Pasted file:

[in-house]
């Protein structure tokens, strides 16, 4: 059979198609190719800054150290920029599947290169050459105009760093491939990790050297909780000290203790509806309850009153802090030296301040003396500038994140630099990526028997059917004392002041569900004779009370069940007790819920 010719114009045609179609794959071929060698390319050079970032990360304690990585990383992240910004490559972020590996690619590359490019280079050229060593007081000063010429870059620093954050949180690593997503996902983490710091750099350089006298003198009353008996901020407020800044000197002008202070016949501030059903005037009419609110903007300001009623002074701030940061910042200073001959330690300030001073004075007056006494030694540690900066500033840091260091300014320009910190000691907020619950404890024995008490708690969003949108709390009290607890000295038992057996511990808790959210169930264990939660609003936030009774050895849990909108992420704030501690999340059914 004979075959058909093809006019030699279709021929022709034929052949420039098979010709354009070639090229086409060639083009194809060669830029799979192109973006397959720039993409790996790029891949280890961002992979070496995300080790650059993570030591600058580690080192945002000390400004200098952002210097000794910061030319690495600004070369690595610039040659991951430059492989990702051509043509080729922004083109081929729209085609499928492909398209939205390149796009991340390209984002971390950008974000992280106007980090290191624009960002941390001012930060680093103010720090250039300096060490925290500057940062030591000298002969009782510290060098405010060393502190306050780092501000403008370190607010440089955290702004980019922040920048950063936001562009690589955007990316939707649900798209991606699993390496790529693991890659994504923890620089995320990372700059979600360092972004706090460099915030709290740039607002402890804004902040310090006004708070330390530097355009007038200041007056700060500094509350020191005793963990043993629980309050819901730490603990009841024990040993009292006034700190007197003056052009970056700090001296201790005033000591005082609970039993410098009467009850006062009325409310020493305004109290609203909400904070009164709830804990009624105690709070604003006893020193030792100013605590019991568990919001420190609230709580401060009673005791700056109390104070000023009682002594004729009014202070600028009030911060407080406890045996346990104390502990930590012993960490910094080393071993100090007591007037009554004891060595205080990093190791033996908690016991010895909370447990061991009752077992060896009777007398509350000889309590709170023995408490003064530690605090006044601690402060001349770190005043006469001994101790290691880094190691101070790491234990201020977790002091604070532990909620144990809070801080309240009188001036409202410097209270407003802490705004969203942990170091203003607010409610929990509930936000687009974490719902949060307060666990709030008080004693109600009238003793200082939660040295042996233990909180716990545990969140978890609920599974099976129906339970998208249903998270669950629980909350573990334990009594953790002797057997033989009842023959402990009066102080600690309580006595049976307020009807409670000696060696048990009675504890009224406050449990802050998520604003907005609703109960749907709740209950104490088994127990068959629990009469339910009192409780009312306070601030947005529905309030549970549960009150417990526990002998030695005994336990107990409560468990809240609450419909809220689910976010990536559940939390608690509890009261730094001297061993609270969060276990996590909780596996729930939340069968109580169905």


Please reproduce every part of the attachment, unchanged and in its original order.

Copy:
[in-house]
């Protein structure tokens, strides 16, 4: 059979198609190719800054150290920029599947290169050459105009760093491939990790050297909780000290203790509806309850009153802090030296301040003396500038994140630099990526028997059917004392002041569900004779009370069940007790819920 010719114009045609179609794959071929060698390319050079970032990360304690990585990383992240910004490559972020590996690619590359490019280079050229060593007081000063010429870059620093954050949180690593997503996902983490710091750099350089006298003198009353008996901020407020800044000197002008202070016949501030059903005037009419609110903007300001009623002074701030940061910042200073001959330690300030001073004075007056006494030694540690900066500033840091260091300014320009910190000691907020619950404890024995008490708690969003949108709390009290607890000295038992057996511990808790959210169930264990939660609003936030009774050895849990909108992420704030501690999340059914 004979075959058909093809006019030699279709021929022709034929052949420039098979010709354009070639090229086409060639083009194809060669830029799979192109973006397959720039993409790996790029891949280890961002992979070496995300080790650059993570030591600058580690080192945002000390400004200098952002210097000794910061030319690495600004070369690595610039040659991951430059492989990702051509043509080729922004083109081929729209085609499928492909398209939205390149796009991340390209984002971390950008974000992280106007980090290191624009960002941390001012930060680093103010720090250039300096060490925290500057940062030591000298002969009782510290060098405010060393502190306050780092501000403008370190607010440089955290702004980019922040920048950063936001562009690589955007990316939707649900798209991606699993390496790529693991890659994504923890620089995320990372700059979600360092972004706090460099915030709290740039607002402890804004902040310090006004708070330390530097355009007038200041007056700060500094509350020191005793963990043993629980309050819901730490603990009841024990040993009292006034700190007197003056052009970056700090001296201790005033000591005082609970039993410098009467009850006062009325409310020493305004109290609203909400904070009164709830804990009624105690709070604003006893020193030792100013605590019991568990919001420190609230709580401060009673005791700056109390104070000023009682002594004729009014202070600028009030911060407080406890045996346990104390502990930590012993960490910094080393071993100090007591007037009554004891060595205080990093190791033996908690016991010895909370447990061991009752077992060896009777007398509350000889309590709170023995408490003064530690605090006044601690402060001349770190005043006469001994101790290691880094190691101070790491234990201020977790002091604070532990909620144990809070801080309240009188001036409202410097209270407003802490705004969203942990170091203003607010409610929990509930936000687009974490719902949060307060666990709030008080004693109600009238003793200082939660040295042996233990909180716990545990969140978890609920599974099976129906339970998208249903998270669950629980909350573990334990009594953790002797057997033989009842023959402990009066102080600690309580006595049976307020009807409670000696060696048990009675504890009224406050449990802050998520604003907005609703109960749907709740209950104490088994127990068959629990009469339910009192409780009312306070601030947005529905309030549970549960009150417990526990002998030695005994336990107990409560468990809240609450419909809220689910976010990536559940939390608690509890009261730094001297061993609270969060276990996590909780596996729930939340069968109580169905």